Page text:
Charity through Fantasy Football

By Jason Tran @jasontran

Someone recently told me “write about what you like the most in fantasy football if you are going to take a shot at it.” I immediately knew what the answer was. My favorite part about fantasy football is the community. The thing that has stood out the most to me is the amount of charity that I have seen throughout this community. I wanted to take time not only to raise awareness of the awesome things people are doing, but also to encourage people to participate themselves. I hope, if you take the time to read this, you will feel the same.

I started by reaching out to some of the community members to show people what has currently been going on.

One way the community has been helping charities is through redraft leagues where the winnings go 100% to a pre-selected charity, or charity chosen by the winner. I first spoke with Allan Hepworth (@FF_Hep), who has been running such leagues, to get more information. In 2016, 5 MFL10s were created with the payouts going towards the winner’s charity of choice. In 2017, there are 3 such leagues already, along with 3 leagues where 100% of the buy-ins are donated to a selected charity. Allan is also the commissioner of the Fantasy Philanthropists League in which 30% is donated. These leagues have raised $1,300 and counting which will be donated to different charities!

I also reached out to both Curtis Patrick (@DynastyCommand) and Jen Ryan (@FFdeJENerate) to talk a little about their recent charity work with The Social Scene Club (@SocialSceneClub). The Social Scene Club is a club for adults with special needs, based out of Lyndhurst, NJ. The club was founded by Jen’s sisters to provide a comfortable environment for its members. You can learn more about the club on their website at thesocialsceneclub.com.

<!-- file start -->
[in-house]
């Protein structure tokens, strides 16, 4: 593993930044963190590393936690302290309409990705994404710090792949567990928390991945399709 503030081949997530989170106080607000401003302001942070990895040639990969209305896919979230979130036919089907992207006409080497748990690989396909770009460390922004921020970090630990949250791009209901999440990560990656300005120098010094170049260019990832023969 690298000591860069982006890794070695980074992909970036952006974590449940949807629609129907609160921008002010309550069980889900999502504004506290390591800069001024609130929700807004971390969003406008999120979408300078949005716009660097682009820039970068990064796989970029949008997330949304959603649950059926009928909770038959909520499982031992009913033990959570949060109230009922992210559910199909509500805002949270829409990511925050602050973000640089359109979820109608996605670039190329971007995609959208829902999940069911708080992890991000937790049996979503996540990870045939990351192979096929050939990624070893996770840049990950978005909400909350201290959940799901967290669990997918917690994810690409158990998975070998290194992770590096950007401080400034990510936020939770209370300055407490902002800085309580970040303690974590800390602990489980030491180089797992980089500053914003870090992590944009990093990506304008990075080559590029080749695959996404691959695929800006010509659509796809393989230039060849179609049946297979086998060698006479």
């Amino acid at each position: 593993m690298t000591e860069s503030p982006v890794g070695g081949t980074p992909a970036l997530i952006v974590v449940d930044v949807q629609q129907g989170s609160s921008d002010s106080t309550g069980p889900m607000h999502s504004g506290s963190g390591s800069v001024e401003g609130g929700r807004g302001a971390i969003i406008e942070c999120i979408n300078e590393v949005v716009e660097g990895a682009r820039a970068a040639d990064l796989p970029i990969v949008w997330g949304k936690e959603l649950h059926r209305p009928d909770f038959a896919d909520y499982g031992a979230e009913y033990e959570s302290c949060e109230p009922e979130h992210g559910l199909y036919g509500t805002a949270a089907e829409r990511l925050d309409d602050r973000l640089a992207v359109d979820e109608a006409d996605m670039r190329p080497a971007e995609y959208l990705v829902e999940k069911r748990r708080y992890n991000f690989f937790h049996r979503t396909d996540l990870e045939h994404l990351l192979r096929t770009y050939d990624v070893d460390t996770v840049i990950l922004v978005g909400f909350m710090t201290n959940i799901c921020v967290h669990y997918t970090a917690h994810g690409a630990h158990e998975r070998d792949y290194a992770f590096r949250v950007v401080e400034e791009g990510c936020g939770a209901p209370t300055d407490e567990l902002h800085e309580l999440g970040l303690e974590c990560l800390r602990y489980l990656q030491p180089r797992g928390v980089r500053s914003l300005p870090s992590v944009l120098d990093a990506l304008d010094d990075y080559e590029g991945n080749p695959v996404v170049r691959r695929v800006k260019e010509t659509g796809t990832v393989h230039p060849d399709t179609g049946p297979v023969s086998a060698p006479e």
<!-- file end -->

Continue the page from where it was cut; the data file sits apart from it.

Recently, Curtis created a fundraiser that allowed members of the community to purchase shirts in which the proceeds were able to go towards the Social Scene Club scholarship fund. Overall, $1,360 was raised towards the fund through the shirt sales!

After speaking with these community members, all the roads led to one person. That person is Scott Fish (@ScottFish24). If you are reading this as part of the community, odds are you already know who I am talking about. Scott is the head of FantasyCares.net and the Scott Fish Bowl, the “largest fantasy league in the world”. Fantasy Cares is where community members come together to play in leagues which help raise money that goes to Toys for Tots. There are multiple types of leagues that people can join to benefit the cause. According to the site, in 2016 over $6000 was raised! Scott hopes that this year will be even better. There are currently 3 different types of leagues that you can join to help out, as well as a donation link if you are not interested in participating in the leagues. Another way that money is being raised is by T-Shirt sales, run by Curtis as well, in support of both the Scott Fish Bowl and Fantasy Cares. The current run of shirts raised $850, and will return for purchase later this offseason. If you are interested in the shirts follow Curtis or Scott on twitter and more information will be released shortly.

After talking with these members of the community, I gave them a chance to plug anything that they wanted for helping me make this, and I wanted to share what they had to say:

Curtis - “Life is too short to pass up opportunities to help others in need. Make a difference!”

Allan - “Imagine the possibilities if every league donated even just $1.”

Jen - “The best thing that people can do is to volunteer in their community or donate to the various charities to help those with special needs.”

Scott encourages leagues to try to donate one of the buy-ins per league to a charity.  That alone would make a huge difference in the world.

Whether you are part of the twitter fantasy football community or not, I hope you are encouraged by these amazing members to turn your leagues into something that can make a difference in the world. There are no donations that are too small to make an impact to those in need.